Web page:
The FAA does not require airlines to report incidents of passengers being injured during turbulence, so most do not. The Association of Flight Attendants, a union, has urged the FAA to require the injury reports from all airlines every time they occur to show the full extent of the problem.
Most airlines say they don't warn passengers during pre-flight safety instructions about how turbulence can be unexpected and cause injury. Most just urge using seat belts during most of the flight "for your safety."
Why not mention how turbulence can injure unbelted passengers?
"Why would you want to send panic and terror through everybody in the cabin?" said Southwest Airline spokesman Ed Stewart.
However, United says in its routine pre-flight safety presentation that it "strongly recommends" using seat belts at all times when seated "to protect yourself from unexpected turbulence."
Southwest flight attendants do use a variety of techniques, including singing, to give federally required safety instructions about seat belt use, exit locations, etc. to get passengers' attention. "You can make it entertaining and informative at the same time," Stewart said.
US Airways decided a couple of years ago to keep its "fasten seat belt" sign on all the time to remind people to keep them fastened while seated, but the captain still announces when it appears safe to get up to use the restroom or stretch cramped legs. Their safety instructions are given by a video with attention-getting music and graphics.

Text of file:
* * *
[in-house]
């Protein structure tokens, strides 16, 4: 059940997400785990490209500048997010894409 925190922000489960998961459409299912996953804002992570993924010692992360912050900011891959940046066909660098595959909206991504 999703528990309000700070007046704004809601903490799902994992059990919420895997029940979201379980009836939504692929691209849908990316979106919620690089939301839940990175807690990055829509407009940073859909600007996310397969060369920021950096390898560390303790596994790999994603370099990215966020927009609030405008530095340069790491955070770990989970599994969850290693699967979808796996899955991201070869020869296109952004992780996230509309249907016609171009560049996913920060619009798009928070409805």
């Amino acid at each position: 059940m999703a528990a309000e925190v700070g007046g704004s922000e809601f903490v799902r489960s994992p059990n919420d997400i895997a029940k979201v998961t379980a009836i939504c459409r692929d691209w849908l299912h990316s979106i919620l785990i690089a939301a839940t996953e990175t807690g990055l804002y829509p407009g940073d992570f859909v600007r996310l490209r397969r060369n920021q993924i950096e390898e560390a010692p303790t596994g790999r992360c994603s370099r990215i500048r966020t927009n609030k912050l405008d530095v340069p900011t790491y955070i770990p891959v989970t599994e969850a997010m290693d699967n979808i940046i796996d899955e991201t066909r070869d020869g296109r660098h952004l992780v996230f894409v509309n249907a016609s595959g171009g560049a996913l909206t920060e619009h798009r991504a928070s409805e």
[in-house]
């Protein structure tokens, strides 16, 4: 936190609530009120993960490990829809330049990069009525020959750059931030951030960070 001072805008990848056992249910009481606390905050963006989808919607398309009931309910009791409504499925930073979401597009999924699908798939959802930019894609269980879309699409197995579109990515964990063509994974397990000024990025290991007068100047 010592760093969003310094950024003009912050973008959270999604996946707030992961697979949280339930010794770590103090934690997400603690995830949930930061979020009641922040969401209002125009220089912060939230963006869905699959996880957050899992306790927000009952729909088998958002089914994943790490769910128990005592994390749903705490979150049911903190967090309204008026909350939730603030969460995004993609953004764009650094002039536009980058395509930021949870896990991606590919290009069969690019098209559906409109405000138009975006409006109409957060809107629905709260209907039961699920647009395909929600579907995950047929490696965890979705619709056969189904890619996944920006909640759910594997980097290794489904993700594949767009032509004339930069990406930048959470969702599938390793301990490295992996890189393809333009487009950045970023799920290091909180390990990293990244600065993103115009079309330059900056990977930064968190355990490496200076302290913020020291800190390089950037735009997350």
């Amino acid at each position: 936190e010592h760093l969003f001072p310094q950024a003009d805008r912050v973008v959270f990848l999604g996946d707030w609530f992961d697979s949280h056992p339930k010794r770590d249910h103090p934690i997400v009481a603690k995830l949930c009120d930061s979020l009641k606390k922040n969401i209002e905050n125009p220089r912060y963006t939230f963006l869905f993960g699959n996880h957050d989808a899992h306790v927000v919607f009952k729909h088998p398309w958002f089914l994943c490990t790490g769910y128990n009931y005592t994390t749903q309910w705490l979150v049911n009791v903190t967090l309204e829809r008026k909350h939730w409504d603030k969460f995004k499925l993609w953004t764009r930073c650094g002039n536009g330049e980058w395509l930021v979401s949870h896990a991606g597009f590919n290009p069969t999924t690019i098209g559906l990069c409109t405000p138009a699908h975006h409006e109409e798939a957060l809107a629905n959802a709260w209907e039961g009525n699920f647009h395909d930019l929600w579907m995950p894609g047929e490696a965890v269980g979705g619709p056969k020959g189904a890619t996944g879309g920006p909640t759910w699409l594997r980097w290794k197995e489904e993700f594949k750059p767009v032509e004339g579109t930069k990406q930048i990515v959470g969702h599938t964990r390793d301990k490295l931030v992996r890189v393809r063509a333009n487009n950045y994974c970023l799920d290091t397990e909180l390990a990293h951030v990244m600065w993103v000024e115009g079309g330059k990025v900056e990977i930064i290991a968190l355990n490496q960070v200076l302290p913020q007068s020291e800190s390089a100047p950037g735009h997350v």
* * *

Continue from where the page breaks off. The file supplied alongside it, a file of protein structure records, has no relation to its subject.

Carole Guzzetta, spokeswoman for the National Safety Belt Coalition, said in-flight seat belt use might increase if each passenger was given a brochure explaining how injury can be avoided during turbulence by remaining belted at all times.
Still, some people using ground and air transportation resist using seat belts, saying "Hey, it's my life -- my business," she said.
"Yes, it is their life. But . . . if you don't buckle up and if you do get into a crash (or air turbulence), the injuries are going to be a lot worse, and then society is paying either in terms of higher hospital costs, insurance costs, workman's comp -- all of that."
Flight attendants are vulnerable to unexpected turbulence because they are standing in the galley or the aisle during much of a flight.
The Association of Flight Attendants is working with air carriers to allow its members to stay belted in their seats longer after takeoff and before landing to reduce their chance of injury mostly from wake turbulence from other nearby aircraft.
The association obtained statistics from one major carrier showing that flight attendants of that carrier had more than 300 injuries in one year from air turbulence jostling. Pilots, by contrast, avoid turbulence injury because federal law requires that they wear seat belts at all times while operating the aircraft.
Duquette said the FAA is considering whether to require that all infants on aircraft under age 2 be secured by an approved child restraint system. An air safety commission headed by Vice President Al Gore recommended this safety procedure for infants.